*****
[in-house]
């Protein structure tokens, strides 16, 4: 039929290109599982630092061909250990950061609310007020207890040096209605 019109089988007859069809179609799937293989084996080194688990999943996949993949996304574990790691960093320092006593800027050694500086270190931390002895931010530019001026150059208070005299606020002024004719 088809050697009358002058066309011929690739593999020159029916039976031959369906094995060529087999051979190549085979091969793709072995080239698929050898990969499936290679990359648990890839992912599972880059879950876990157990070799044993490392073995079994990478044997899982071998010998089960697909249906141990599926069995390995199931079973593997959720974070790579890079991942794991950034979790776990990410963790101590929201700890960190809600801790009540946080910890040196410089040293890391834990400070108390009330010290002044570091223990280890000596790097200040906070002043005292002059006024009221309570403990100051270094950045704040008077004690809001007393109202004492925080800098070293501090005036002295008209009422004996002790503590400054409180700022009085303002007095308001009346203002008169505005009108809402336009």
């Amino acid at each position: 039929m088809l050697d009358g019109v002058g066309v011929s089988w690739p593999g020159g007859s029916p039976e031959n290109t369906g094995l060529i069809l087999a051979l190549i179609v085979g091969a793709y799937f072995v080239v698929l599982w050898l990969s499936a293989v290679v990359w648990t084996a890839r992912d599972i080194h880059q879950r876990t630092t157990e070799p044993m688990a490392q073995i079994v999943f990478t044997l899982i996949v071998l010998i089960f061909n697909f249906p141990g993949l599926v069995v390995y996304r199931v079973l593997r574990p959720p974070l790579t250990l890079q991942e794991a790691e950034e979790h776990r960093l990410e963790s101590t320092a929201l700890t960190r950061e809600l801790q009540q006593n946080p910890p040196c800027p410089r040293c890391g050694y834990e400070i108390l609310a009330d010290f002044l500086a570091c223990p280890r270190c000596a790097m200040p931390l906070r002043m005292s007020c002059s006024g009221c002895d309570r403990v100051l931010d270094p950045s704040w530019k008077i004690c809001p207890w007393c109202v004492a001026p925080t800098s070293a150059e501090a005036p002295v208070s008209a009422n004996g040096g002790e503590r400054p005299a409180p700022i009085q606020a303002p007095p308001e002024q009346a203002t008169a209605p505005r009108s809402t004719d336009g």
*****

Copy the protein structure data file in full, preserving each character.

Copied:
[in-house]
């Protein structure tokens, strides 16, 4: 039929290109599982630092061909250990950061609310007020207890040096209605 019109089988007859069809179609799937293989084996080194688990999943996949993949996304574990790691960093320092006593800027050694500086270190931390002895931010530019001026150059208070005299606020002024004719 088809050697009358002058066309011929690739593999020159029916039976031959369906094995060529087999051979190549085979091969793709072995080239698929050898990969499936290679990359648990890839992912599972880059879950876990157990070799044993490392073995079994990478044997899982071998010998089960697909249906141990599926069995390995199931079973593997959720974070790579890079991942794991950034979790776990990410963790101590929201700890960190809600801790009540946080910890040196410089040293890391834990400070108390009330010290002044570091223990280890000596790097200040906070002043005292002059006024009221309570403990100051270094950045704040008077004690809001007393109202004492925080800098070293501090005036002295008209009422004996002790503590400054409180700022009085303002007095308001009346203002008169505005009108809402336009």
């Amino acid at each position: 039929m088809l050697d009358g019109v002058g066309v011929s089988w690739p593999g020159g007859s029916p039976e031959n290109t369906g094995l060529i069809l087999a051979l190549i179609v085979g091969a793709y799937f072995v080239v698929l599982w050898l990969s499936a293989v290679v990359w648990t084996a890839r992912d599972i080194h880059q879950r876990t630092t157990e070799p044993m688990a490392q073995i079994v999943f990478t044997l899982i996949v071998l010998i089960f061909n697909f249906p141990g993949l599926v069995v390995y996304r199931v079973l593997r574990p959720p974070l790579t250990l890079q991942e794991a790691e950034e979790h776990r960093l990410e963790s101590t320092a929201l700890t960190r950061e809600l801790q009540q006593n946080p910890p040196c800027p410089r040293c890391g050694y834990e400070i108390l609310a009330d010290f002044l500086a570091c223990p280890r270190c000596a790097m200040p931390l906070r002043m005292s007020c002059s006024g009221c002895d309570r403990v100051l931010d270094p950045s704040w530019k008077i004690c809001p207890w007393c109202v004492a001026p925080t800098s070293a150059e501090a005036p002295v208070s008209a009422n004996g040096g002790e503590r400054p005299a409180p700022i009085q606020a303002p007095p308001e002024q009346a203002t008169a209605p505005r009108s809402t004719d336009g």